During the week covered by this review, we received 7 articles on the following subjects:
The European Commission (EC) held an urgent conference in Brussels titled “Freedom of Religion with Regard to Religious Slaughter” to discuss the challenges for Jews and Muslims in view of ongoing bans on traditional slaughter. Vice-President of the EC Margaritis Schinas and a judge on the European Court of Human Rights were among the participants, which included representatives from Jewish and Muslim communities and various activists for religious freedom and against anti-Semitism. The government of Finland, which is about to pass a law against traditional slaughter practices, was severely attacked in the debate. Some speakers wondered, “How is it possible that Finland, on the one hand, allows hunting for purposes of entertainment and leisure, and on the other hand, prohibits slaughtering?” and some commented that “in Belgium and Finland, for example, the Animal Welfare Law … is about to outlaw the ability of their Jewish communities to produce their own meat.” Rabbi Pinchas Goldschmidt, President of the Conference of European Rabbis, said that “the emergency meeting of the European Commission is a worthy effort, but as Jews, we need complete religious freedom. We must be able to provide kosher meat according to Jewish law, educate our children according to Jewish tradition, and maintain our way of life. At the moment these freedoms are in danger, and if the attitude is not changed in the next decade, about half of the Jews in Europe will emigrate.”
Yedioth Ahronoth, November 3, 2022
This was an opinion piece regarding the results of the recent Israeli elections, in which the right-wing bloc won a decisive majority. According to the author, “it happened because the left bloc forgot that we are a nation based on many traditions and customs. In the hellish nights of the terrible exile, the Jews had one dream: a day would come when they would return and re-establish a Jewish state – not a state that will allow leaven in its military bases and hospitals during Passover… neither a state whose citizens will be lynched in the mixed cities just like in the Pogroms of Europe… nor a state that waits for a party that calls for the murder of soldiers and settlers to pass the threshold.” It is ironic, added the article, that “the Christian USA has a Jewish political culture that is literally reflected in the American political discourse. Among American politicians, you will easily find biblical phrases relating to the God of Israel and to sublime Jewish ideals. Throughout history, Jewish culture has served as a light unto the Gentiles, but in Israel, the kingdom of darkness was imposed upon us, and … in the last elections, the people of Israel clarified that they are asking their leaders to turn on the light.”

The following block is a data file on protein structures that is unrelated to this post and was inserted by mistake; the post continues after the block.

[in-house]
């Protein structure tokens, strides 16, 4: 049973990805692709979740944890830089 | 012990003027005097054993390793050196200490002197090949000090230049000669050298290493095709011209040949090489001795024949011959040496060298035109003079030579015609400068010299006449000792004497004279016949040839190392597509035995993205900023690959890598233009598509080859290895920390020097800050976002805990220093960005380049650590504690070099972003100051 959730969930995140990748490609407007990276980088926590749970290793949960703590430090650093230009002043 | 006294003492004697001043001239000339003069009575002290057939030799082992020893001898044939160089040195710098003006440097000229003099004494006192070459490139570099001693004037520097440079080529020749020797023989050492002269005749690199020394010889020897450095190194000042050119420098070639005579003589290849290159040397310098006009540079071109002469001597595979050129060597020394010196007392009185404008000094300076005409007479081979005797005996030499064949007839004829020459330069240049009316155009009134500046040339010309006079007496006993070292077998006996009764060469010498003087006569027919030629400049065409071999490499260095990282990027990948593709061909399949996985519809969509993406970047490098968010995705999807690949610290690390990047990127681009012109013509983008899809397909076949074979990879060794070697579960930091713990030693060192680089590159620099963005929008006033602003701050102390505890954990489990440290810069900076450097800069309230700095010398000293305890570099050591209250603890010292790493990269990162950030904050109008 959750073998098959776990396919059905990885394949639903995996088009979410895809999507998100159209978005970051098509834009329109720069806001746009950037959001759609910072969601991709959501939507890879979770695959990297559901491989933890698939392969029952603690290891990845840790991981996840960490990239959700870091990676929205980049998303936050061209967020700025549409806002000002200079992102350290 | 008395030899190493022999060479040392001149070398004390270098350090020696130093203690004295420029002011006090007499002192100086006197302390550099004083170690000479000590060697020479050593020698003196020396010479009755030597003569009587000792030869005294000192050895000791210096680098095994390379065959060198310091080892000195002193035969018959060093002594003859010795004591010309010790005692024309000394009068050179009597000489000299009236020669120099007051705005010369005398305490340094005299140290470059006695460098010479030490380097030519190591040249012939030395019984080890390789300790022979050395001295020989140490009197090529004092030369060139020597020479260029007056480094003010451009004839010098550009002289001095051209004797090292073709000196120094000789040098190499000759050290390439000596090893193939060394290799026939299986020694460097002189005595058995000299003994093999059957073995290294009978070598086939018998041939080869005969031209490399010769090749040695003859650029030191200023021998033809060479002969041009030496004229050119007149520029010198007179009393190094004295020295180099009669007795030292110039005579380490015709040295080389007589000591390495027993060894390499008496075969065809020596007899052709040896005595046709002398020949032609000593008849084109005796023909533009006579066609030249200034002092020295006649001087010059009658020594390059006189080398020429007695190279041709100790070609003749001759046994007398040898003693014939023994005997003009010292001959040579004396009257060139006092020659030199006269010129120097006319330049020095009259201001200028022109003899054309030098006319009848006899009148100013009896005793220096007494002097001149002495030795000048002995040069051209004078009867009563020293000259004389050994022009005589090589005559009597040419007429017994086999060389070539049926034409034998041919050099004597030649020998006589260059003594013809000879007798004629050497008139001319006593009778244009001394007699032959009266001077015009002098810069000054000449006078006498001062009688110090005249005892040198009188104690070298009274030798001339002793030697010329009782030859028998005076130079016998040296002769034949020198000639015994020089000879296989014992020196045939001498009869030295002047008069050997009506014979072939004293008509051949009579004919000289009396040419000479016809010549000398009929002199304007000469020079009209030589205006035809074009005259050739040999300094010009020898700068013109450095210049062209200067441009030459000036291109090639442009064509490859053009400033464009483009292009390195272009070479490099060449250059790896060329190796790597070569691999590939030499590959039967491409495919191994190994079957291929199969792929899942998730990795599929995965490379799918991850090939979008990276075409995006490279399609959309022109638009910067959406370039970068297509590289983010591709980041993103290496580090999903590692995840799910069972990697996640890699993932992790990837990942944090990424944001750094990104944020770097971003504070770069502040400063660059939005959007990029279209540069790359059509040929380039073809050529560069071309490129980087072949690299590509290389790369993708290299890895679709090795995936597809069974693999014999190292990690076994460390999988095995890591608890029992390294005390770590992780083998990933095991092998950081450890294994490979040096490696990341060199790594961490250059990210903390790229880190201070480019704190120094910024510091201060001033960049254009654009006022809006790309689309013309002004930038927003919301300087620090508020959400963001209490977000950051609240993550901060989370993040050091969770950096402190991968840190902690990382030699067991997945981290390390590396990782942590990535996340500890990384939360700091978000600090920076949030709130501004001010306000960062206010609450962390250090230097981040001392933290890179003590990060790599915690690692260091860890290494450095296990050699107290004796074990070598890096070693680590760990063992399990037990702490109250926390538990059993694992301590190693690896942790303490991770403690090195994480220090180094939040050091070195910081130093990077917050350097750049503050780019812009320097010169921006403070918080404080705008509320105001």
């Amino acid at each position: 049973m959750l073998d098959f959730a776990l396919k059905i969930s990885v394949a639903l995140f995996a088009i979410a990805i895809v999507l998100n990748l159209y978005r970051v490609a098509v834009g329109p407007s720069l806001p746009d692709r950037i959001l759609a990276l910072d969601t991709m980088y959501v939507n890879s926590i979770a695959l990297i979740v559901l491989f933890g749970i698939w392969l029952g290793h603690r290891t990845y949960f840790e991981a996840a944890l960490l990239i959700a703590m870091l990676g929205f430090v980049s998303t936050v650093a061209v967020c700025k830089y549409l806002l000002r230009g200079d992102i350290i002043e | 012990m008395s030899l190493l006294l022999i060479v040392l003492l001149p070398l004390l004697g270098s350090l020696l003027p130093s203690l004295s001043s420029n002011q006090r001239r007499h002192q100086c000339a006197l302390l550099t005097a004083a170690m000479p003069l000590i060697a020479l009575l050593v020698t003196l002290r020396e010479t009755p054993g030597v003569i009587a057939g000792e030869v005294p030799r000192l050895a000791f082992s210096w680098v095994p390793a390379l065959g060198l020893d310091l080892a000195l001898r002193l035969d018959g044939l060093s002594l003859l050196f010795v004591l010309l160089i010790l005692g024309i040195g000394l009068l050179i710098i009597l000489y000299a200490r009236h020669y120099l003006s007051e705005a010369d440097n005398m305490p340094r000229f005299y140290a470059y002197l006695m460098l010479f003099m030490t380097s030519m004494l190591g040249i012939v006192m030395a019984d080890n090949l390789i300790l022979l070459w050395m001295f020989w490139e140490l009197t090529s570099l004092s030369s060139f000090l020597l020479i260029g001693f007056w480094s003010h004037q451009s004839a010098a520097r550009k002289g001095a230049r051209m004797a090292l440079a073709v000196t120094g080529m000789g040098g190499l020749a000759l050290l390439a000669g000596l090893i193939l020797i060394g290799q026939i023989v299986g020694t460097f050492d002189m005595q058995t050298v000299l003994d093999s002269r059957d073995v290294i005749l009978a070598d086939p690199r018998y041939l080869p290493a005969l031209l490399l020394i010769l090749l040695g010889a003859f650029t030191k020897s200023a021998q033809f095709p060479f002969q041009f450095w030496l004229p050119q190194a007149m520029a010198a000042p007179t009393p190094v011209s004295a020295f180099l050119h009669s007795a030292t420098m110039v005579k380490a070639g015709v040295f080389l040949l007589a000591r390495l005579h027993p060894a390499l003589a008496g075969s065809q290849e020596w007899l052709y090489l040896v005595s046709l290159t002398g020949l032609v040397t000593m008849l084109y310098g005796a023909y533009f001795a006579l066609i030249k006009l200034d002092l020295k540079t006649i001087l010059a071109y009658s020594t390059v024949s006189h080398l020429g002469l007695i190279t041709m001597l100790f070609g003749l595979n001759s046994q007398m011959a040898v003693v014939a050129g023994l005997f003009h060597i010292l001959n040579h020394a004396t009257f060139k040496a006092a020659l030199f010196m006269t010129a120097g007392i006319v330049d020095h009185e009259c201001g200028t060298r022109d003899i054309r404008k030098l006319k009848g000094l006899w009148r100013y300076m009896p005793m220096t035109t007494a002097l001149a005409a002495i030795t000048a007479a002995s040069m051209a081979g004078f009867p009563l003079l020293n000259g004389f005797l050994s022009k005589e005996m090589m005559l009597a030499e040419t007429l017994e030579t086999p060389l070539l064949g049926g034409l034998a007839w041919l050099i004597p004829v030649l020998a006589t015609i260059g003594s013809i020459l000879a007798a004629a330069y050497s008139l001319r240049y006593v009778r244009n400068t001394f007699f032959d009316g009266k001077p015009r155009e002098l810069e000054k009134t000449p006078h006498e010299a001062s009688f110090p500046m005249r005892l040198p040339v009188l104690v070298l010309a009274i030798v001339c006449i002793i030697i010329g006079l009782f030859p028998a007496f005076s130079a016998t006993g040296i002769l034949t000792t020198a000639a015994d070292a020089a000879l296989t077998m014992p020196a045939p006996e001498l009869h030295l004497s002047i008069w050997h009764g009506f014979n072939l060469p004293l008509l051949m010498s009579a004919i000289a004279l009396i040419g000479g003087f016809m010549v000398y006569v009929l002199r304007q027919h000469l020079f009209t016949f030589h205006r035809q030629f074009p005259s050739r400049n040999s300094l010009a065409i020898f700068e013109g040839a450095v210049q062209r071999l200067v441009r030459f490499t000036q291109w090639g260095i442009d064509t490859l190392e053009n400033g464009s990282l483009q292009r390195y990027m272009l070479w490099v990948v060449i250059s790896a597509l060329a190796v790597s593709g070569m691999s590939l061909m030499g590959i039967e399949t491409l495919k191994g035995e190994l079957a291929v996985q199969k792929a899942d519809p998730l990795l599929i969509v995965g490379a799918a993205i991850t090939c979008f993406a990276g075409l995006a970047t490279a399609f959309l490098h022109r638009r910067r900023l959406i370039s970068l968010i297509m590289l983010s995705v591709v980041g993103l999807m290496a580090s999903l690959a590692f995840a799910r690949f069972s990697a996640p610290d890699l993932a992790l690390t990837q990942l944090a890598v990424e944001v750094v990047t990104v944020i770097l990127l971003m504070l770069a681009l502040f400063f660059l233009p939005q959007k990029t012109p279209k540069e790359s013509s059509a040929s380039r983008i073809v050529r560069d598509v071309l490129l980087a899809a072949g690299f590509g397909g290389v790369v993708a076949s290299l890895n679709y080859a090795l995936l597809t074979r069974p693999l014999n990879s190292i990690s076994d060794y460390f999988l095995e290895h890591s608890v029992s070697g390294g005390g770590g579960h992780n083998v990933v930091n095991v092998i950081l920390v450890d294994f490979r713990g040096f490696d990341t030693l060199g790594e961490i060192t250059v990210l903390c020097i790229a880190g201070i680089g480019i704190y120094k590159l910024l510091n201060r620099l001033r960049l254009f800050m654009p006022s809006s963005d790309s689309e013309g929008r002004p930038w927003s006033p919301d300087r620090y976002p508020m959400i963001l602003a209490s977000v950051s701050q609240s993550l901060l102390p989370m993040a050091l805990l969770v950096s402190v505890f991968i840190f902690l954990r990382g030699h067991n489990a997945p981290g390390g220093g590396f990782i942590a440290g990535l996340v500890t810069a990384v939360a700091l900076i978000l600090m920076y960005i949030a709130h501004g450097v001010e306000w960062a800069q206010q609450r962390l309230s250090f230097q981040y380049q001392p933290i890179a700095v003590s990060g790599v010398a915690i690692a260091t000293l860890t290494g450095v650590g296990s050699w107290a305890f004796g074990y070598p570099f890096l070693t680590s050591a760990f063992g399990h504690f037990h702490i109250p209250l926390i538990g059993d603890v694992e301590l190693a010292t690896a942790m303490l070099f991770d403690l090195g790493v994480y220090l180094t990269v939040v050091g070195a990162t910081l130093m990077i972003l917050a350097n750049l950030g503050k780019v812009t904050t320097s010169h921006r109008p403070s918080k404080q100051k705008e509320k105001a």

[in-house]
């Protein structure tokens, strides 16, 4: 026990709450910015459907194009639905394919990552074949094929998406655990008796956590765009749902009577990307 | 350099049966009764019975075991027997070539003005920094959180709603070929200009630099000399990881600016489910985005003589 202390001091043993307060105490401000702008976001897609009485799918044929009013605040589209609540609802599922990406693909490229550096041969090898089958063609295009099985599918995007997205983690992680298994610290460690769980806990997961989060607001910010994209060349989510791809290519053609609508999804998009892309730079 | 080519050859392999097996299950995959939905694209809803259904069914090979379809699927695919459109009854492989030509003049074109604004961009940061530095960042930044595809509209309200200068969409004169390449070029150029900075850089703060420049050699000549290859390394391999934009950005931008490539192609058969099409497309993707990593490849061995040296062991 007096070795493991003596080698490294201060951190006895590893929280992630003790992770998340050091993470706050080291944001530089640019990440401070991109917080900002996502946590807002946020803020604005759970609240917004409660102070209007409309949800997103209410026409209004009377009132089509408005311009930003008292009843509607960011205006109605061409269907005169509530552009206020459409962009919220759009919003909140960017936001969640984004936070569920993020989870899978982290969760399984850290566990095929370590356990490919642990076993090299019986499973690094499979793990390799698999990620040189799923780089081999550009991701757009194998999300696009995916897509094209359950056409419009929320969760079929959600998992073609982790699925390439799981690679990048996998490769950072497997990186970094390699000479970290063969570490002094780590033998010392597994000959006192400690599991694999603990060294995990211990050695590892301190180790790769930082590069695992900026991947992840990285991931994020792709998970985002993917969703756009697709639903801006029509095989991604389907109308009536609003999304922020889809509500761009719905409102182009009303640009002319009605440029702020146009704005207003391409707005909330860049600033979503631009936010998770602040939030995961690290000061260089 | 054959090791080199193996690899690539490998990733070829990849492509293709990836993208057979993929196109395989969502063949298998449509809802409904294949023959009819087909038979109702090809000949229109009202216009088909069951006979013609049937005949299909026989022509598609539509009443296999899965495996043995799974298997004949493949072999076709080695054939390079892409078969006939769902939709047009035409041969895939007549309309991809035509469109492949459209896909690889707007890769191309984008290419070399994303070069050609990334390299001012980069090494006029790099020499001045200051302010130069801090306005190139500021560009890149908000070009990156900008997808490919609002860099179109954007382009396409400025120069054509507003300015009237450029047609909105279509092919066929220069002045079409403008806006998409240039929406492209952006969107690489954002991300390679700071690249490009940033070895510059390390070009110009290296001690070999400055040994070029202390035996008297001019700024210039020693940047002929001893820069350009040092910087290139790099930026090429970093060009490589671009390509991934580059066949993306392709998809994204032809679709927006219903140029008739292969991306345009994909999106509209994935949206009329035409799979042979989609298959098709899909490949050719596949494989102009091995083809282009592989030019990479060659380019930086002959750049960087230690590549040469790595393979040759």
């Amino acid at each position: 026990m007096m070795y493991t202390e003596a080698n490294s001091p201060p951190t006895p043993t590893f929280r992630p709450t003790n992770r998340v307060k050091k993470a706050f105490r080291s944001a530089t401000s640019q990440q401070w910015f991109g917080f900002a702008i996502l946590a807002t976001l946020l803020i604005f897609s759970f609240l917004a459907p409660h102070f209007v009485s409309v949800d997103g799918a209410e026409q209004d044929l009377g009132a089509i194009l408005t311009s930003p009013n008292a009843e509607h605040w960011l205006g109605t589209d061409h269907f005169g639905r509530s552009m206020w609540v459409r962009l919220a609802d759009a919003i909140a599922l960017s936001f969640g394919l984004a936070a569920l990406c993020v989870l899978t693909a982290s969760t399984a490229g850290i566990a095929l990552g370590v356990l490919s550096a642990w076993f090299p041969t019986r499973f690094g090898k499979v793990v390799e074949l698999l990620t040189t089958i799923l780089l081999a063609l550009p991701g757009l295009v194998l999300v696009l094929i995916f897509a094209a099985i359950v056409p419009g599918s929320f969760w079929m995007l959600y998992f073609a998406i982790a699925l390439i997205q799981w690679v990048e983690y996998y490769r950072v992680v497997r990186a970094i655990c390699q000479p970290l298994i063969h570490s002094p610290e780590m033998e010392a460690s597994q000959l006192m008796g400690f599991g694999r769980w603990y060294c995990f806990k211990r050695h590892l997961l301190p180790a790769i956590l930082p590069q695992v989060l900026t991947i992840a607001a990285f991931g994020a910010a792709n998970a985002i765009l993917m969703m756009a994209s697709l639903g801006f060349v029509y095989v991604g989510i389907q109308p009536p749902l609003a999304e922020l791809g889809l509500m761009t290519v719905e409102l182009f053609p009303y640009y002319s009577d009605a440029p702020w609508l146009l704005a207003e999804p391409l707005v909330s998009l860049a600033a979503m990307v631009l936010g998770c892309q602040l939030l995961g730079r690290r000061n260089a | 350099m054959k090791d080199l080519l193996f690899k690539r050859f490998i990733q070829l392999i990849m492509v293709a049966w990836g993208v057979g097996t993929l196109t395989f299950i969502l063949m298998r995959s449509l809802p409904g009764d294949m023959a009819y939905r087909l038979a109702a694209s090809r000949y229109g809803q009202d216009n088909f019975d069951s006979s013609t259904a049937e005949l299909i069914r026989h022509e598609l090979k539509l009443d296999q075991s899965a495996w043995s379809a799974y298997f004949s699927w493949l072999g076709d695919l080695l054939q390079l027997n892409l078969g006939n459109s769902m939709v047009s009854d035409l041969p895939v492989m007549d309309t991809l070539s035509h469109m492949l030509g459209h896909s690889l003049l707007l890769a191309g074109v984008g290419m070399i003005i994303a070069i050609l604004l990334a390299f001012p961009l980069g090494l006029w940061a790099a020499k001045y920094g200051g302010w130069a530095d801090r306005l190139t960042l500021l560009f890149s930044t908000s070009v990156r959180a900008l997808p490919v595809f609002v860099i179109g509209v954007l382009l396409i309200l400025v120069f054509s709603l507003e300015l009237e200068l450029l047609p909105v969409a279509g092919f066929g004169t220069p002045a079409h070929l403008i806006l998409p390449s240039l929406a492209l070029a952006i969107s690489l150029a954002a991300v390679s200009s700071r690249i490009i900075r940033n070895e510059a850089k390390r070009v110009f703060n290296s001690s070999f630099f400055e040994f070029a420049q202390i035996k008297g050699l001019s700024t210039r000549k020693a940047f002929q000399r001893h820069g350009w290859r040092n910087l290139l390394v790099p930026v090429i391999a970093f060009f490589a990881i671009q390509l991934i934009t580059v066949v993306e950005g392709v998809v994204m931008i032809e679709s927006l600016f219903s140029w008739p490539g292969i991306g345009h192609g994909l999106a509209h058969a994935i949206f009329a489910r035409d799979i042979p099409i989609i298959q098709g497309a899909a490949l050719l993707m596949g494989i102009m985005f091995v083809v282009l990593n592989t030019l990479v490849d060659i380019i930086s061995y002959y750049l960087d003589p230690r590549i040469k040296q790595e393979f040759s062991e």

Yated Neeman, November 3, 2022
This was an interview with Rabbi Moshe Gafni, leader of the Ashkenazi Haredi political party, United Torah Judaism, regarding the recent victory of the religious bloc in the Israeli elections. Rabbi Gafni spoke of the campaign, throughout which all the religious parties followed the instructions of their rabbis that, “you’re not voting for the representatives; they are not the issue, but the glory of God, the sanctification of the Name,” commenting that “the vote is indeed not for the representatives but for the Torah and Moses His servant, but … we were sent by the Great Ones of the Torah to act.” Rabbi Gafni spoke about his objection to allowing tax benefits to Christian “missionary organizations,” promising to fight against this in the new government, and about the education system, in which “a program of Jewish studies that isn’t Orthodox was introduced” forcing upon many Jewish parents “subjects of heresy and actual Christianity.”
HaMachane HaHaredi, November 3, 2022
Britain’s Chief Rabbi Ephraim Mirvis will attend the coronation of King Charles III in London on Saturday, May 6, 2023, continuing a 120-year-old tradition set by former Chief Rabbi Hermann Adler, who attended the coronation of King Edward VII in 1902. However, since the ceremony will be held on the Sabbath, Rabbi Mirvis and his wife will spend the night at Clarence House, the residence of King Charles and Camilla, to allow the rabbi to attend without violating Jewish law that prohibits driving on the Sabbath.